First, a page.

Tracy K. Smith’s Pulitzer Prize-winning collection “Life on Mars” contains many references to the man she salutes as the “Pope of Pop,” David Bowie.
Smith says she became “kind of obsessed” with Bowie’s extraterrestrial alter ego Ziggy Stardust in her 30s. He seemed to embody “the imagination as something that is capable of creating a whole new world and a whole new sense of self.” And the view back down to earth was equally captivating.
“I love the sense of looking at the sad, paltry and yet very familiar spectacle that we must make from moment to moment in our lives, and in our frenzy, as something that’s as out there as alien life," she said.
Smith’s interest in space also stems from her father, who worked on the Hubble Space Telescope. When he died in 2008, Smith tells Kurt Andersen, she looked at the Hubble’s images of deep space with new curiosity.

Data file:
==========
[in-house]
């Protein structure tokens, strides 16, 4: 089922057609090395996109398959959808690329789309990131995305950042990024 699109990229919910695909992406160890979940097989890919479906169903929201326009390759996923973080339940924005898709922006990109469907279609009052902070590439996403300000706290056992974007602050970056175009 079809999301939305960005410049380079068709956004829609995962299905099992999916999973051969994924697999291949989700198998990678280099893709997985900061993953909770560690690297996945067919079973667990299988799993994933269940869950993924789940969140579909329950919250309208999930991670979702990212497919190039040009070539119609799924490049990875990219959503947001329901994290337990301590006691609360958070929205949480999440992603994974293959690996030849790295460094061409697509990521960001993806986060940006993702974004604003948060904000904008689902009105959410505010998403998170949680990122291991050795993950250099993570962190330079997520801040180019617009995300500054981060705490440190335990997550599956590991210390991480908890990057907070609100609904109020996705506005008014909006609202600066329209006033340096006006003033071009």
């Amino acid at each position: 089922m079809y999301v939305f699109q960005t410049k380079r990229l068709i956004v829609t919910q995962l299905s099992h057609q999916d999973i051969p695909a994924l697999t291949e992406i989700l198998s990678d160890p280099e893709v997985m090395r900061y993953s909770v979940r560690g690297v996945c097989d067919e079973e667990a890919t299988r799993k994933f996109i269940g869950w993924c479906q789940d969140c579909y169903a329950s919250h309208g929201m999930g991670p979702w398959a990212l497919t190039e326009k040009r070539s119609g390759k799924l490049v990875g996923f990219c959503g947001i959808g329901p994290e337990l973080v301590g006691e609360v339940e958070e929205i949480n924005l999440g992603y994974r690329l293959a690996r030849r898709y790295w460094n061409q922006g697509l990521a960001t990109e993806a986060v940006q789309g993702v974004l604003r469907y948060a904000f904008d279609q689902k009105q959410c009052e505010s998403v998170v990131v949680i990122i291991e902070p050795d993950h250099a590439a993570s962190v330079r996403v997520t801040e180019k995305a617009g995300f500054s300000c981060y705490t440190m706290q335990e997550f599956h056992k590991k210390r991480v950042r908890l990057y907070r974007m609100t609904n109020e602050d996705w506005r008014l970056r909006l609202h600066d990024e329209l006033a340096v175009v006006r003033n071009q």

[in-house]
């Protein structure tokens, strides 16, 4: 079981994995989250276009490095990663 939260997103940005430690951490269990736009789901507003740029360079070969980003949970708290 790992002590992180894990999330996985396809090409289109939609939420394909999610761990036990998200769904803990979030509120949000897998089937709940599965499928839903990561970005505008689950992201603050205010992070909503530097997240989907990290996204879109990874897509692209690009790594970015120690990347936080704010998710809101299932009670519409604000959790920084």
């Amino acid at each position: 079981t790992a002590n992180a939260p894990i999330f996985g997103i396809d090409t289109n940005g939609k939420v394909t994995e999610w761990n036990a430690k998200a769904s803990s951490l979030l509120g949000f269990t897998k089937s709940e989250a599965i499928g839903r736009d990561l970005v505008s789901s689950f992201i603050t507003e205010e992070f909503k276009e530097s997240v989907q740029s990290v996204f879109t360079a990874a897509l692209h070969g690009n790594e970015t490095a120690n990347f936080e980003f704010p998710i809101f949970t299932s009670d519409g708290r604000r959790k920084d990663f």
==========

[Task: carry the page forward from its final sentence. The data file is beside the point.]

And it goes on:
“I always felt there was this kernel of connectedness that he and I shared,” she says, “even though we veered in very separate directions.” Other poems in the collection consider his death, as well as black holes, metaphysics and the afterlife.
(Originally aired April 27, 2012)
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